ll living things have life cycles,
and often these life cycles are wonderfully strange and unexpected. A species' life cycle
is the series of predictable major events characteristic of a particular species, from
its first moment of coming into being, until its death
. When considering the life
cycle of an aphid, for instance, we can't avoid focusing on its curious reproduction
strategies and the kinds of host plants it lives on at different stages of its life.
picture at the right shows a bunch of Turnip Aphids, Lipaphis erysimi, on the
bottom of a turnip leaf. Amazingly, this leaf was plucked from my garden and scanned on a
cold January morning just two days after the local temperature had dropped to 14° F
(-10°C). Obviously these critters can endure some cold weather! The largest aphid in the
picture is only about 1/16th of an inch long (2 mm).
The drawing at the left gives a better idea of what a wingless aphid
looks like. Aphids spend most of their lives with their straw-like beaks stuck into leaves
and stems, sucking out sweet plant juices.
As is so often the case with any type of insect, there are many kinds of aphid. Not
only are aphids spread through several genera, there are even entire families of
them. There are Woolly and Gall-making Aphids in the family Eriosomatidae, Pine
and Spruce Aphids in the family Chermidae, Phylloxeran Aphids in the family Phylloxeridae,
and our Turnip Aphids are "typical" aphids in the Aphid Family, the Aphididae,
which includes several thousands of species.
Each of the many aphid species has its own life cycle, but there are some features
uniting nearly all of them. One feature most species share is that they are incredibly
prolific. Wingless adult female aphids can produce 50 to 100 offspring. A newly born aphid
becomes a reproducing adult within about a week and then can produce up to 5 offspring per
day for up to 30 days! The French naturalist Reaumur during the late eighteenth century
calculated that if all the descendants of a single aphid survived during the summer and
were arranged into a French military formation, four abreast, their line would extend for
27,950 miles, which exceeds the circumference of the earth at the equator!
An even more amazing feature of life cycles of most
aphid species is that reproduction during at least part of its life cycle can be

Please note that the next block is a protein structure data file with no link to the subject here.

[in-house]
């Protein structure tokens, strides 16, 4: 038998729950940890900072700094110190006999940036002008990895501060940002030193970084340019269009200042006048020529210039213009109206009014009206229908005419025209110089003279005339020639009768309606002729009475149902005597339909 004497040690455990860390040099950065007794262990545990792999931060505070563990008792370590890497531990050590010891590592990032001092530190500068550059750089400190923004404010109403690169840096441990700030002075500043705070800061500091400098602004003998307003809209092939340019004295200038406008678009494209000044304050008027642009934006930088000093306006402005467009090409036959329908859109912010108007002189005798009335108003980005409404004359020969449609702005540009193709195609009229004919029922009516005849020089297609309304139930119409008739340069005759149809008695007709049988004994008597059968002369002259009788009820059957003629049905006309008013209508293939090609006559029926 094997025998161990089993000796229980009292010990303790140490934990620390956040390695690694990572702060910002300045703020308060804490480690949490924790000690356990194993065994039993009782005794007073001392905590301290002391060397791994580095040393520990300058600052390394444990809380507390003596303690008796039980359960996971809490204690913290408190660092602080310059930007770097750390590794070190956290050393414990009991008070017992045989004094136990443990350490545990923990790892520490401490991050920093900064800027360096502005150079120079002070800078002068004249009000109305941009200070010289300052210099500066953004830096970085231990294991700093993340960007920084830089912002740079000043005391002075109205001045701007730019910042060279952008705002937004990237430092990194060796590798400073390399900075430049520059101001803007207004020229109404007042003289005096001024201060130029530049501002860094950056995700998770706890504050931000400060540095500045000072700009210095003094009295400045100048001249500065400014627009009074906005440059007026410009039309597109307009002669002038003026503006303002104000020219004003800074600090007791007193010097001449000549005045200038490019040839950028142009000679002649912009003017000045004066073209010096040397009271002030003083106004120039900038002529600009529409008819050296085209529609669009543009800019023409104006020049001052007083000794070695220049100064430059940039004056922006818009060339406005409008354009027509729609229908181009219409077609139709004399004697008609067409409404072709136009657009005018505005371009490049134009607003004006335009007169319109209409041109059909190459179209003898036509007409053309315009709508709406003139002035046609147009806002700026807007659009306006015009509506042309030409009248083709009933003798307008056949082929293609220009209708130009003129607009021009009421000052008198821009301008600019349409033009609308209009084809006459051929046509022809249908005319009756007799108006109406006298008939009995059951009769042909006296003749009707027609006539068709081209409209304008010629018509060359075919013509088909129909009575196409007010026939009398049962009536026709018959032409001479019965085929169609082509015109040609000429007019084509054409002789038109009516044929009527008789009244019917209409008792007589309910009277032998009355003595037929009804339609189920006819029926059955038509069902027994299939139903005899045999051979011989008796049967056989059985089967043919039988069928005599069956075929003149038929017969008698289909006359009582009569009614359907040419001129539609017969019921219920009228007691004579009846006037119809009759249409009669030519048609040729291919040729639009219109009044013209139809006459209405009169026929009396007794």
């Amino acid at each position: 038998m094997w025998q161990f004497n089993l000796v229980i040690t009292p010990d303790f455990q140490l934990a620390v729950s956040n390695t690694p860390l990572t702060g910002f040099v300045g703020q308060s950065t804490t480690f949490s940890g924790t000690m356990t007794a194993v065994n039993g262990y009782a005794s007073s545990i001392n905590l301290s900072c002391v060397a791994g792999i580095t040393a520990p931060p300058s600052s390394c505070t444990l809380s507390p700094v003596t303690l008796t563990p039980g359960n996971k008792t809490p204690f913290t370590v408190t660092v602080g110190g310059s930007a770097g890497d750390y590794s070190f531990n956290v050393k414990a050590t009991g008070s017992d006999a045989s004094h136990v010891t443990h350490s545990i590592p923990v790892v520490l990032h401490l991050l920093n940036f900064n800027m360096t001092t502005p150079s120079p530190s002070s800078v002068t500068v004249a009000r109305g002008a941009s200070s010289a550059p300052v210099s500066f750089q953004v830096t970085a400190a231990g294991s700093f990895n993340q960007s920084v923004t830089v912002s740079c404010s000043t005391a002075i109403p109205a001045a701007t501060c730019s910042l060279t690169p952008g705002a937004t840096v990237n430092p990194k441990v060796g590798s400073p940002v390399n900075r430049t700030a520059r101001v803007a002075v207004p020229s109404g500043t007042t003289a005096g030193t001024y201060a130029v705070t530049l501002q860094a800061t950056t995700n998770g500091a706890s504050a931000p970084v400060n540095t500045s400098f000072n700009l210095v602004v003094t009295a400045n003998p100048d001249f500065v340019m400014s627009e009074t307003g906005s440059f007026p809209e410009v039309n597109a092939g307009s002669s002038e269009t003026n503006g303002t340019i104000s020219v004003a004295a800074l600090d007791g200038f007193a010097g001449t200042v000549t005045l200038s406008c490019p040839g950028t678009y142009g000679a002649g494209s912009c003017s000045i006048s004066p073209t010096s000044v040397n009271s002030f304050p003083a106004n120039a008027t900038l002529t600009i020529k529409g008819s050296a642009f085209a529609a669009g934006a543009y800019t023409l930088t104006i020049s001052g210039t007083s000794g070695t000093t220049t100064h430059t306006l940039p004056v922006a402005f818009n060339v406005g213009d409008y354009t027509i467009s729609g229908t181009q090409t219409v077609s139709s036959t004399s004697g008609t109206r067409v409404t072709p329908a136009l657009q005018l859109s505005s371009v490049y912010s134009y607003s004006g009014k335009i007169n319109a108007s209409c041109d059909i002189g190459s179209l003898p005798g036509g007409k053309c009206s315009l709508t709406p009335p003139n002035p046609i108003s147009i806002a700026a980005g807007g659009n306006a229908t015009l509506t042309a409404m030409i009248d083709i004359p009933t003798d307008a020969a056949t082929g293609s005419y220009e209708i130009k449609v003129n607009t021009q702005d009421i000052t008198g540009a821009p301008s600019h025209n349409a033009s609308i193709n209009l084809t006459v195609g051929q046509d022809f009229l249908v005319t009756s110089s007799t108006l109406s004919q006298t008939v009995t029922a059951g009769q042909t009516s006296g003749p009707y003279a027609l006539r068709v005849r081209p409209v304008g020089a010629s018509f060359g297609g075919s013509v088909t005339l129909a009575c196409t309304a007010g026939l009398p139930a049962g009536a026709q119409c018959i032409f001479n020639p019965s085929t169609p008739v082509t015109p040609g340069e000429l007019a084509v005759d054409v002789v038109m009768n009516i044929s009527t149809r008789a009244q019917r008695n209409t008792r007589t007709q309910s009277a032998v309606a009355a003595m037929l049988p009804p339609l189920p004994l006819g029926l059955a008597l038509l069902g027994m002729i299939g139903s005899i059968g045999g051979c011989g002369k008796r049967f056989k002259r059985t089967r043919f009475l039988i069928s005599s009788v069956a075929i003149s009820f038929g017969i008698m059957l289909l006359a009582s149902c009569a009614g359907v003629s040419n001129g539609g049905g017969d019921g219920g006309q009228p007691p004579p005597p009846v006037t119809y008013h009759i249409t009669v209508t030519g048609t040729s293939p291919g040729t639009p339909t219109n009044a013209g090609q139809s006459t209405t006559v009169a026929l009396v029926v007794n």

accomplished without the help of male aphids! Babies have no fathers.Young are born
from females without the benefit of sexual reproduction, in a process known
technically as parthenogenesis. When mother aphids reproduce
parthenogenetically, instead of laying eggs they give birth directly to smaller editions
of themselves, which is what the lowest aphid mother is doing in the picture at the right.
As the baby aphid was being born it wiggled its legs vigorously. Parthenogenesis
occurs in a number of lower animal species.
AN AVERAGE APHID LIFE CYCLE
In spring an egg hatches, producing a wingless
female aphid who soon begins parthenogenetically producing new wingless females.
Generation after generation of wingless females survive one another until hot weather
comes or maybe the plant on which they are living dies and then suddenly some of the
females grow wings and fly off. At the left you see what a winged aphid may look like,
though they come in many colors and shapes.
This new generation of female winged aphid very well may at this time find a plant host
of a completely different species from that on which their spring generations
developed. For instance, Green Peach Aphids overwinter as eggs on peach and related trees
but in spring they move to various weeds and agricultural crops, and then still later they
move onto potato crops, only in the fall returning to peach and related trees.
Typically late in the year when it's time to move back to the plant species on which
the aphid overwinters, finally some aphids develop into males as well as females. Sexual
reproduction then takes place and when the mated females return to the winter plant-host
they lay fertilized eggs. Then next spring the females hatch from the eggs and the cycle
begins again, with no males in sight.
Our Turnip Aphids differ from this scenario a little. Since they live in a part of the
country where winters are not so severe, so that an overwintering "egg stage" is
not really needed, reproduction throughout the year is often entirely or nearly
Though aphids look so plump and dumpy that they could never fly far, in fact they can
travel hundreds of miles with the assistance of low-level jet winds.